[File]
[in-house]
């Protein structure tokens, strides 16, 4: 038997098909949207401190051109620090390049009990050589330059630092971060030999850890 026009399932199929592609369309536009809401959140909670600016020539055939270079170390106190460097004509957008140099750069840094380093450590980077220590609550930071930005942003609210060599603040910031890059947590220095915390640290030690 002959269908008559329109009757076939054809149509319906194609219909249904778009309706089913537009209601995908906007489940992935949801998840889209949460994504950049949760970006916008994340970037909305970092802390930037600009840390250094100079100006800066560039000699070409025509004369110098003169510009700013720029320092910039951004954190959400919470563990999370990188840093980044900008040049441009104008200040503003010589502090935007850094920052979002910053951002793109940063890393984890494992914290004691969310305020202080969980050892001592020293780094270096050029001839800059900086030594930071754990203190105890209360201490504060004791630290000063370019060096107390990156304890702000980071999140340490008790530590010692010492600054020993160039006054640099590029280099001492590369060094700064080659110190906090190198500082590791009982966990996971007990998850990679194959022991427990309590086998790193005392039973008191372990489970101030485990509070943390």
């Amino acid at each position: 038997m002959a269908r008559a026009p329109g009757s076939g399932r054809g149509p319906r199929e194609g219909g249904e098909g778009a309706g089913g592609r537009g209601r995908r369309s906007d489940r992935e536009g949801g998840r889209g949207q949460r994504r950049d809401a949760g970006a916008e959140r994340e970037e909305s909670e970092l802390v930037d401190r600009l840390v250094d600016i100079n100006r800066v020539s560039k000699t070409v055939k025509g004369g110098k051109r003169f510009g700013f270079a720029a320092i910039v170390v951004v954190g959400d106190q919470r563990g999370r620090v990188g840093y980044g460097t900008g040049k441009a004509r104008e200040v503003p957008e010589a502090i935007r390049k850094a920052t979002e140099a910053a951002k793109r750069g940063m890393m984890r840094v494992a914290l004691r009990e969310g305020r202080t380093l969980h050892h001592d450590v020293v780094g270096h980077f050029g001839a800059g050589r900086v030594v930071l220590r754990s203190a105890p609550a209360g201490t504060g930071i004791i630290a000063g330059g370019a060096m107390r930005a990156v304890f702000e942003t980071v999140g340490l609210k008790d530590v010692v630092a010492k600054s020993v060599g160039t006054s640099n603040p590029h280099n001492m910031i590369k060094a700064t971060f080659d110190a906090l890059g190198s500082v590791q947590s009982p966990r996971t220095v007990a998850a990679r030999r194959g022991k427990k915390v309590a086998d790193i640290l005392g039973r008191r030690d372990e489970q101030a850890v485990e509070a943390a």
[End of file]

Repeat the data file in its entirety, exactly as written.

[in-house]
């Protein structure tokens, strides 16, 4: 038997098909949207401190051109620090390049009990050589330059630092971060030999850890 026009399932199929592609369309536009809401959140909670600016020539055939270079170390106190460097004509957008140099750069840094380093450590980077220590609550930071930005942003609210060599603040910031890059947590220095915390640290030690 002959269908008559329109009757076939054809149509319906194609219909249904778009309706089913537009209601995908906007489940992935949801998840889209949460994504950049949760970006916008994340970037909305970092802390930037600009840390250094100079100006800066560039000699070409025509004369110098003169510009700013720029320092910039951004954190959400919470563990999370990188840093980044900008040049441009104008200040503003010589502090935007850094920052979002910053951002793109940063890393984890494992914290004691969310305020202080969980050892001592020293780094270096050029001839800059900086030594930071754990203190105890209360201490504060004791630290000063370019060096107390990156304890702000980071999140340490008790530590010692010492600054020993160039006054640099590029280099001492590369060094700064080659110190906090190198500082590791009982966990996971007990998850990679194959022991427990309590086998790193005392039973008191372990489970101030485990509070943390």
């Amino acid at each position: 038997m002959a269908r008559a026009p329109g009757s076939g399932r054809g149509p319906r199929e194609g219909g249904e098909g778009a309706g089913g592609r537009g209601r995908r369309s906007d489940r992935e536009g949801g998840r889209g949207q949460r994504r950049d809401a949760g970006a916008e959140r994340e970037e909305s909670e970092l802390v930037d401190r600009l840390v250094d600016i100079n100006r800066v020539s560039k000699t070409v055939k025509g004369g110098k051109r003169f510009g700013f270079a720029a320092i910039v170390v951004v954190g959400d106190q919470r563990g999370r620090v990188g840093y980044g460097t900008g040049k441009a004509r104008e200040v503003p957008e010589a502090i935007r390049k850094a920052t979002e140099a910053a951002k793109r750069g940063m890393m984890r840094v494992a914290l004691r009990e969310g305020r202080t380093l969980h050892h001592d450590v020293v780094g270096h980077f050029g001839a800059g050589r900086v030594v930071l220590r754990s203190a105890p609550a209360g201490t504060g930071i004791i630290a000063g330059g370019a060096m107390r930005a990156v304890f702000e942003t980071v999140g340490l609210k008790d530590v010692v630092a010492k600054s020993v060599g160039t006054s640099n603040p590029h280099n001492m910031i590369k060094a700064t971060f080659d110190a906090l890059g190198s500082v590791q947590s009982p966990r996971t220095v007990a998850a990679r030999r194959g022991k427990k915390v309590a086998d790193i640290l005392g039973r008191r030690d372990e489970q101030a850890v485990e509070a943390a």